The Short and Long of Improving Customer Retention

When it comes to the short-term of improving customer retention, there are two lenses—what the people did to be successful and why people weren’t successful.

At my current business, we send emails to help determine why people didn’t do something. We read every response and categorize it. This helps you with short-term retention. Especially once you start thinking about and looking at the data. You begin to understand the specific reason why people came back in the first 24 hours.

Then you can email the people who didn’t come back in those first 24 hours to ask for reasons as to why they didn’t return. But, more importantly, you can ask why they didn’t do X, which is what you learned from the most highly retained users. There’s a lot of games you can plan when you think about what you’ve learned and start digging in that’s contextual to your product. 

Product Market Fit Question

You tend to ask this question 30 days after somebody starts using your product and you want to figure out if you have product-market fit. You want to know that 40 percent or more people would be “very disappointed” if your product no longer existed. It’s important for long-term retention.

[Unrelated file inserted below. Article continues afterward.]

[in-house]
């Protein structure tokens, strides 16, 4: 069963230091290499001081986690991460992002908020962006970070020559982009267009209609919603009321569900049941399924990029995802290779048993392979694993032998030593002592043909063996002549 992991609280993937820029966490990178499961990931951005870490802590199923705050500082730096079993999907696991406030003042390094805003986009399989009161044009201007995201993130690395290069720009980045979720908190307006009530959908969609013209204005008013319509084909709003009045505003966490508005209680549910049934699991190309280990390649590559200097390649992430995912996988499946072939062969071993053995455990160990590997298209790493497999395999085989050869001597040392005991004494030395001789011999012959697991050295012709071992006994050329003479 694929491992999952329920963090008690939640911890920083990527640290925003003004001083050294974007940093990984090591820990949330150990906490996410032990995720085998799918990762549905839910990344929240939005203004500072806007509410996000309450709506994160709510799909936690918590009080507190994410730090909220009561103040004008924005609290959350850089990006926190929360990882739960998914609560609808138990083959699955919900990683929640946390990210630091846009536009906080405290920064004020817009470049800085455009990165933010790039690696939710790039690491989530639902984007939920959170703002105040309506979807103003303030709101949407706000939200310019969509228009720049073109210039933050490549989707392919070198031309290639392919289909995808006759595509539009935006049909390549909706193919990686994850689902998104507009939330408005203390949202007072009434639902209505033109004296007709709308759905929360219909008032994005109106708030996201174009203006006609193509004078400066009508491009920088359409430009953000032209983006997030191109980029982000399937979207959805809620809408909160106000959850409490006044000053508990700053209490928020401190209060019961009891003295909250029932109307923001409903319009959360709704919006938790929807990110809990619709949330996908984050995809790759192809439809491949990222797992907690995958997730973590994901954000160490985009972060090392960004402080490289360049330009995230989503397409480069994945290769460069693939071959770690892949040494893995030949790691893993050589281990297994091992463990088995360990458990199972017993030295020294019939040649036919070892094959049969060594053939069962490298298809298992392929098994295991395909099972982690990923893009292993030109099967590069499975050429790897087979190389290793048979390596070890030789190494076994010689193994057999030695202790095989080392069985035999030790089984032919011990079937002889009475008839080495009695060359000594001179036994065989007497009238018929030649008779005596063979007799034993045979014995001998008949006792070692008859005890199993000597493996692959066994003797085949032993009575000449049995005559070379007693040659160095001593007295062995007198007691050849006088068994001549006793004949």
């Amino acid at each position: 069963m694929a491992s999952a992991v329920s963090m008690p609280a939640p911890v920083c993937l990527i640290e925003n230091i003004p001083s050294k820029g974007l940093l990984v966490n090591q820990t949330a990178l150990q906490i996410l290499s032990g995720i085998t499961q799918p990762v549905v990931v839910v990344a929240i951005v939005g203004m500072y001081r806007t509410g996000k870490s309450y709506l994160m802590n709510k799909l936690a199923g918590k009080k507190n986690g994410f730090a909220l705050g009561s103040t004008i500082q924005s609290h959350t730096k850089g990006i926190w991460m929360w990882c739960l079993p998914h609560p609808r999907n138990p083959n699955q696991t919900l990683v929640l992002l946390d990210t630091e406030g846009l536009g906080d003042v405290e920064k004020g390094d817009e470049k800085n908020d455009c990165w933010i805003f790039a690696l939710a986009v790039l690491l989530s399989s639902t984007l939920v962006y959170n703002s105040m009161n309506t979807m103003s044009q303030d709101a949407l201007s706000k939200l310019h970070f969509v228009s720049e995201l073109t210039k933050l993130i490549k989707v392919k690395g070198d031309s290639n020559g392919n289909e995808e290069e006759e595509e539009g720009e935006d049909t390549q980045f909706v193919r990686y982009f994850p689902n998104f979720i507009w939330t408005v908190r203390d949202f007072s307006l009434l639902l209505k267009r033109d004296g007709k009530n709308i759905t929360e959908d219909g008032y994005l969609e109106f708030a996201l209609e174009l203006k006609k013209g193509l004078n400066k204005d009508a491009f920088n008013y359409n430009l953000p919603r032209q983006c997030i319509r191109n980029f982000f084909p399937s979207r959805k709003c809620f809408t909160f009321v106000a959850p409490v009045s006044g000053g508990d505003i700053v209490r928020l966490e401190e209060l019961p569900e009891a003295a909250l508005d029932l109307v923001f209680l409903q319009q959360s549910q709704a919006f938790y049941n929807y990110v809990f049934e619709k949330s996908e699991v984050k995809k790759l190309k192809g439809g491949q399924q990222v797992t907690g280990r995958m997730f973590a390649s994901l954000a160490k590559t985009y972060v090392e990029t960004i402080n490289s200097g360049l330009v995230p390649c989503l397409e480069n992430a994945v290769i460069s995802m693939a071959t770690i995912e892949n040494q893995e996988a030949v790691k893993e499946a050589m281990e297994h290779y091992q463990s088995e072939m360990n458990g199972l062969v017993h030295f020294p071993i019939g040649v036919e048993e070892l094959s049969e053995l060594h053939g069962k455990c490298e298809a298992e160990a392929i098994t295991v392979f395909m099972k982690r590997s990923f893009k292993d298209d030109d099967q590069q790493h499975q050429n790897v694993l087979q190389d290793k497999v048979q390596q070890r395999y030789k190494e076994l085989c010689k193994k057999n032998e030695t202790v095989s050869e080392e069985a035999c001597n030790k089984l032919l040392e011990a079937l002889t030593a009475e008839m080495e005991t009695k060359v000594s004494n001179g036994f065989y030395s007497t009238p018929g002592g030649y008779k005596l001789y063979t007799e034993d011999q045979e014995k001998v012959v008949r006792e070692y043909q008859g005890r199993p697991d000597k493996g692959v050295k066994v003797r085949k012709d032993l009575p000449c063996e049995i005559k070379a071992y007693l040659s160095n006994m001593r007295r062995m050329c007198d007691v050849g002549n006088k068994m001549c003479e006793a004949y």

When I did this survey in 2015, Slack’s score had a product-market fit. I did it again more recently, and that number was around 25 or 26 percent. What that means is Slack has lost product-market fit, at least from the surveys I conducted.

One of the interesting things I learned was that every group, whether very, somewhat or not disappointed if Slack no longer existed, wanted video conferencing. I don’t remember the date when Slack launched video conferencing, but if they were thinking of things in this way, Slack might have launched video chat much earlier and taken away thunder from competitors.

Series Part 1

Series Part 3

About the speaker
Hiten Shah FYI, Co-Founder Member

Hiten Shah is a co-founder of several SaaS companies including FYI, Crazy Egg, and KISSmetrics. Hiten has an email newsletter called Product Habits, where he and his co-founder Marie teach people how to do customer-centric product development.

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